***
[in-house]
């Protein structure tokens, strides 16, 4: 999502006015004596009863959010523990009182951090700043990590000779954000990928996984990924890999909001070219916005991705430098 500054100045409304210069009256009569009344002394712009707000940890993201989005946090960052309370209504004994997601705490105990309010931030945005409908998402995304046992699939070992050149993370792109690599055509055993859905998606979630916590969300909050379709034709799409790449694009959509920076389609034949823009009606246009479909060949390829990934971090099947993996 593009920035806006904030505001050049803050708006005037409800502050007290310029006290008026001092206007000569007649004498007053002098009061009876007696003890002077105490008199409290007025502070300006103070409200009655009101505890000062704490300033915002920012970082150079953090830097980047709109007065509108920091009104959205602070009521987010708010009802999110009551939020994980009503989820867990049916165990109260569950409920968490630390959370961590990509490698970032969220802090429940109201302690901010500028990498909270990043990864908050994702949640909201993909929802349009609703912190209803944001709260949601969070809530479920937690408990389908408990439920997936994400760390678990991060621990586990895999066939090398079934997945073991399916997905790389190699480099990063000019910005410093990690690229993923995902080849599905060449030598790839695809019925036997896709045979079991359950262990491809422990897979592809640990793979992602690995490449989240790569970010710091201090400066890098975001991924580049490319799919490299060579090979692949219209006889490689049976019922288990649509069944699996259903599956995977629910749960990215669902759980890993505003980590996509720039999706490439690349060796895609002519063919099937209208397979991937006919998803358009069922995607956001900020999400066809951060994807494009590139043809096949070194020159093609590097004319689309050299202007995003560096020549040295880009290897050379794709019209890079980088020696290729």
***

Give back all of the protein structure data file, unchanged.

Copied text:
[in-house]
């Protein structure tokens, strides 16, 4: 999502006015004596009863959010523990009182951090700043990590000779954000990928996984990924890999909001070219916005991705430098 500054100045409304210069009256009569009344002394712009707000940890993201989005946090960052309370209504004994997601705490105990309010931030945005409908998402995304046992699939070992050149993370792109690599055509055993859905998606979630916590969300909050379709034709799409790449694009959509920076389609034949823009009606246009479909060949390829990934971090099947993996 593009920035806006904030505001050049803050708006005037409800502050007290310029006290008026001092206007000569007649004498007053002098009061009876007696003890002077105490008199409290007025502070300006103070409200009655009101505890000062704490300033915002920012970082150079953090830097980047709109007065509108920091009104959205602070009521987010708010009802999110009551939020994980009503989820867990049916165990109260569950409920968490630390959370961590990509490698970032969220802090429940109201302690901010500028990498909270990043990864908050994702949640909201993909929802349009609703912190209803944001709260949601969070809530479920937690408990389908408990439920997936994400760390678990991060621990586990895999066939090398079934997945073991399916997905790389190699480099990063000019910005410093990690690229993923995902080849599905060449030598790839695809019925036997896709045979079991359950262990491809422990897979592809640990793979992602690995490449989240790569970010710091201090400066890098975001991924580049490319799919490299060579090979692949219209006889490689049976019922288990649509069944699996259903599956995977629910749960990215669902759980890993505003980590996509720039999706490439690349060796895609002519063919099937209208397979991937006919998803358009069922995607956001900020999400066809951060994807494009590139043809096949070194020159093609590097004319689309050299202007995003560096020549040295880009290897050379794709019209890079980088020696290729």